Profiles | Feb 18, 2021 | Gabelli School of Business
Stan Veliotis: I am the Gabelli School
“I am the Gabelli School” celebrates the people, moments, and events that provide us with pride and joy. Twice a month, we will feature a brief Q&A with a different member of the Gabelli School community, speaking in their own words about what the school means to them.
Since arriving as a faculty member at the Gabelli School in September 2007, Stan Veliotis, associate professor of accounting and taxation, has taught courses for accounting majors in the undergraduate program and, on occasion, offered tax courses for students in our MS programs.
How did you initially join the Gabelli School?
I graduated from Fordham Law three decades ago, and when I was thinking of where to teach after receiving my Ph.D. in 2007, my family and I weren’t sure if we wanted to move back to New York City after living in Connecticut. When the opportunity came up, I couldn’t resist being back at Fordham. I remember looking out the window during my interview, and it felt so good to see my old law school right across the plaza. We ultimately moved closer to the city so I could teach at the Gabelli School.
Before academia, it was difficult for me to find any time to mentor and guide the staff that were coming up behind me. Since being here, I’ve loved working with young people – especially giving them career advice. I have such frequent opportunities to help students improve their chances of career success. I truly enjoy being asked for advice, even years after a student has graduated.
What makes the Gabelli School stand out among other business schools?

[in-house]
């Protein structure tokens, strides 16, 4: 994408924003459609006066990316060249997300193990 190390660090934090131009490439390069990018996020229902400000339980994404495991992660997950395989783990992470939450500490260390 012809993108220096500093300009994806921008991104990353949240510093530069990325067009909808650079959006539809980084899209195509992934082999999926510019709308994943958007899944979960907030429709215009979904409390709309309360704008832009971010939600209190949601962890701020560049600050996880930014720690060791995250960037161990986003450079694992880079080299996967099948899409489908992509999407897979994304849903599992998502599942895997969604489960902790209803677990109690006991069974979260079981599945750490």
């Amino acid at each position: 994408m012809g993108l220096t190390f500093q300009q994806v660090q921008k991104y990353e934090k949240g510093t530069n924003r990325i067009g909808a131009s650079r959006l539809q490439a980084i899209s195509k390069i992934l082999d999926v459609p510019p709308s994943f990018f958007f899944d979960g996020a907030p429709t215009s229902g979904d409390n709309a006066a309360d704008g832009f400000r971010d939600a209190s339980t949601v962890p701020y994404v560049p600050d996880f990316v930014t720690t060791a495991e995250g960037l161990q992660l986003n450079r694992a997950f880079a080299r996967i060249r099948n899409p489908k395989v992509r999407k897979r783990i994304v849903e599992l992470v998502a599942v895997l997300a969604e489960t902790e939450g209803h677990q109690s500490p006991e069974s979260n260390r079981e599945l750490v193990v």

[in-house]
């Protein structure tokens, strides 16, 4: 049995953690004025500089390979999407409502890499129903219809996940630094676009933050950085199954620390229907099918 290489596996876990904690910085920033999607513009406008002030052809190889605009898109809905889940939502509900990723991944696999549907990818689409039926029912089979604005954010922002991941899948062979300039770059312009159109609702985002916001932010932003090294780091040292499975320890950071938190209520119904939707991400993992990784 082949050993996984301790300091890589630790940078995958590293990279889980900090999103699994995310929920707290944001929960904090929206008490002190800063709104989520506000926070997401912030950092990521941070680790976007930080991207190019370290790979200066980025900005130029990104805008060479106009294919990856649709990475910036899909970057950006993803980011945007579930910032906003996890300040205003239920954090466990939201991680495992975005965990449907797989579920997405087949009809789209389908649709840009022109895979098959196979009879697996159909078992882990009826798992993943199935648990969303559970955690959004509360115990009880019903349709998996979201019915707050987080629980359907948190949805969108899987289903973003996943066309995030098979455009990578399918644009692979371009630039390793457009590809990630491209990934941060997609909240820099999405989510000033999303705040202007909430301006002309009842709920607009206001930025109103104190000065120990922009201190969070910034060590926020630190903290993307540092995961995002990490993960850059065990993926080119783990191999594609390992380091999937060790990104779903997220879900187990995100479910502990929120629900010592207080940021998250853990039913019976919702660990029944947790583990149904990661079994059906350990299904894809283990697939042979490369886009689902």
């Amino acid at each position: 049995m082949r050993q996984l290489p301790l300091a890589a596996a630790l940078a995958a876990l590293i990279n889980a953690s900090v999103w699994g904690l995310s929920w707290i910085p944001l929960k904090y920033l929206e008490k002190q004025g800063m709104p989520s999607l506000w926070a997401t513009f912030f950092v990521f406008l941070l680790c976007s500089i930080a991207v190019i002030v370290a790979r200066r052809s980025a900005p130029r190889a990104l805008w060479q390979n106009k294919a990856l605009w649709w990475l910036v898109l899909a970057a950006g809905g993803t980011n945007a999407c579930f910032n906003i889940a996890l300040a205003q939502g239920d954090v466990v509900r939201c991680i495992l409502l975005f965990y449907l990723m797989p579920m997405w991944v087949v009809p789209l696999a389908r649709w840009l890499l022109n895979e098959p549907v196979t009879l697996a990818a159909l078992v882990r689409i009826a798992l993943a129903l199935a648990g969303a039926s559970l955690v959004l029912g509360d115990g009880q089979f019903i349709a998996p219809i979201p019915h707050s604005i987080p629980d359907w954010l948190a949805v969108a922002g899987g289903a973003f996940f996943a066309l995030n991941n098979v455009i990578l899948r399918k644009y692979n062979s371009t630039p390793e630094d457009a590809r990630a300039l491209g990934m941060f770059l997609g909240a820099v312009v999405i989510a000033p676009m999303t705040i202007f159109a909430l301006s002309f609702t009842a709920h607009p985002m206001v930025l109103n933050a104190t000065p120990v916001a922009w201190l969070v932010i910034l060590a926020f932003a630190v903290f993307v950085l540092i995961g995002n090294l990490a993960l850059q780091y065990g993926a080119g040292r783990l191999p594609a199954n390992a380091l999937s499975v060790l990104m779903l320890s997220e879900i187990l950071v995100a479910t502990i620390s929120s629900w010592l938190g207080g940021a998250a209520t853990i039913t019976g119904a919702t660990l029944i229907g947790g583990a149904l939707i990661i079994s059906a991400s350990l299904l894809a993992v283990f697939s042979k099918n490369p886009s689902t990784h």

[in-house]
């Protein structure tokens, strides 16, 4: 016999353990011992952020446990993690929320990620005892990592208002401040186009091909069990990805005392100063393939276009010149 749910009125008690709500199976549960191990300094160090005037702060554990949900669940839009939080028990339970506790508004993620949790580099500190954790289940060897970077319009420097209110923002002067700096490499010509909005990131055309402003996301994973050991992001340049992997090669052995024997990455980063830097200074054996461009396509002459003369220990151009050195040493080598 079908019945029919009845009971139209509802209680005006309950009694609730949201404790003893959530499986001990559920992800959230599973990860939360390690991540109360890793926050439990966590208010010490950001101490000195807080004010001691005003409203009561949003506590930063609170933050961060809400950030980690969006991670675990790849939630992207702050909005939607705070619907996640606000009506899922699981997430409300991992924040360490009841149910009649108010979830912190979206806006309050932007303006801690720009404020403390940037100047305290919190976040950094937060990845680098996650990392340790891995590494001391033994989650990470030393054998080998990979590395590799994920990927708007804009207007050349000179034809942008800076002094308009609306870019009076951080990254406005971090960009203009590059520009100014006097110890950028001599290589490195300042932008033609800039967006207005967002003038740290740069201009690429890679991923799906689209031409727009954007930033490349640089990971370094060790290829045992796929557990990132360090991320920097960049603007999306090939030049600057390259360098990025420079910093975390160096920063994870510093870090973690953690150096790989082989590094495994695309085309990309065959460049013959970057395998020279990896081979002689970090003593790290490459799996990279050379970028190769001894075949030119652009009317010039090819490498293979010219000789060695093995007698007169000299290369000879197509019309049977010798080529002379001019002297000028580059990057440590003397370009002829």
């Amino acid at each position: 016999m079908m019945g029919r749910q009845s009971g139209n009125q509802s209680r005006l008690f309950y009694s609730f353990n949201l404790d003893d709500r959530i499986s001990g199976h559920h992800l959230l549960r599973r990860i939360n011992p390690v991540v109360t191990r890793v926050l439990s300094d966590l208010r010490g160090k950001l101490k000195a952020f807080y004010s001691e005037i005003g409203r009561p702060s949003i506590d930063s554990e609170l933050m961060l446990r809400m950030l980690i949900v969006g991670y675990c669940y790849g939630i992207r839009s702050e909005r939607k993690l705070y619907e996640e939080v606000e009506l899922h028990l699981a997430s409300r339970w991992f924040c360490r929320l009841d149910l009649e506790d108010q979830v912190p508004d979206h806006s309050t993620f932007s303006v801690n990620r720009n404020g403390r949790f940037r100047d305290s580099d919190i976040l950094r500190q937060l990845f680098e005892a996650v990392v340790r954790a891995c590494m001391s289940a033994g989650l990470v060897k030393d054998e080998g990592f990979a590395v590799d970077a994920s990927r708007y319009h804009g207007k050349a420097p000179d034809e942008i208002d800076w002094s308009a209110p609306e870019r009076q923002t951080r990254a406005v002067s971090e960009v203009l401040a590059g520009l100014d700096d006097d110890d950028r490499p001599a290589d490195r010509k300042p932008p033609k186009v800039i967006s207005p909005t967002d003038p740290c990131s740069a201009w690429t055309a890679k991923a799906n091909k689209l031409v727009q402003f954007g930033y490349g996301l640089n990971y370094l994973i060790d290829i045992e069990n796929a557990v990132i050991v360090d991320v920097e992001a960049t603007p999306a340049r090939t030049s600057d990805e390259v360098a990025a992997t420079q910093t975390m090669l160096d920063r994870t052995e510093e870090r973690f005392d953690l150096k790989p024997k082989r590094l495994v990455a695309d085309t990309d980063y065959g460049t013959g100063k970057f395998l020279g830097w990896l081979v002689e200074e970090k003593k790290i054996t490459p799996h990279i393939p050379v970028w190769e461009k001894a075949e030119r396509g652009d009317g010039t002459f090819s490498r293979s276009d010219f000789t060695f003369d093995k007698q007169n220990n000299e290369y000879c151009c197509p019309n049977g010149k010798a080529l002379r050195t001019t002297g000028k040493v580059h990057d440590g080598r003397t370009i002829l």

Our students. So many of them are hard-working, and they pay great attention to detail. Many of my tax students go on to big consulting firms, and I know that a lot of their success comes from caring about deadlines and meeting client expectations. It’s often not rocket science; it stems from caring and putting in the time, and I think the Gabelli School is an environment that instills those values in each student.
If you could tell someone one thing about the Gabelli School community, what would it be?
I find myself consistently impressed by how loyal our alumni are. For example, in 2018 and 2019, I took students to visit business, academic, and cultural sites in Zurich and Athens. We had the chance to meet with so many influential and knowledgeable industry professionals at both locations, and students really got to see first-hand how accessible our alumni are. Our alumni were the ones who were instrumental in arranging many of these visits – they are really a powerful and impressive network of people around the globe that want to help us in our mission.
Which member of our community has inspired you the most?
Meghan Keough, BS’ 20, comes right to mind. She was one of our Honors Thesis students and she had a great topic – empirically exploring whether budgetary effects can explain a lack of presidential executive orders on substantive tax matters. Meghan became interested in this topic as she took my tax courses and after engaging in a tax competition, and she showed a natural talent for engaging prior research and writing her thesis.
When did you feel most proud to be a part of the Gabelli School?
I’m proud of every team we send to the annual tax competition that Deloitte sponsors. Each year we typically send two teams, and they often advance to compete at the national level. In the lead up to the 2020 competition, I knew that one of our teams, in particular, had a good shot to win it all. Even during rehearsals with myself and Prof. Kimberley LaMarque Orman, it was obvious that they knew their material like the palms of their hands and would be able to handle any last-minute questions the judges could throw at them. In the end, they won first prize at the nationals.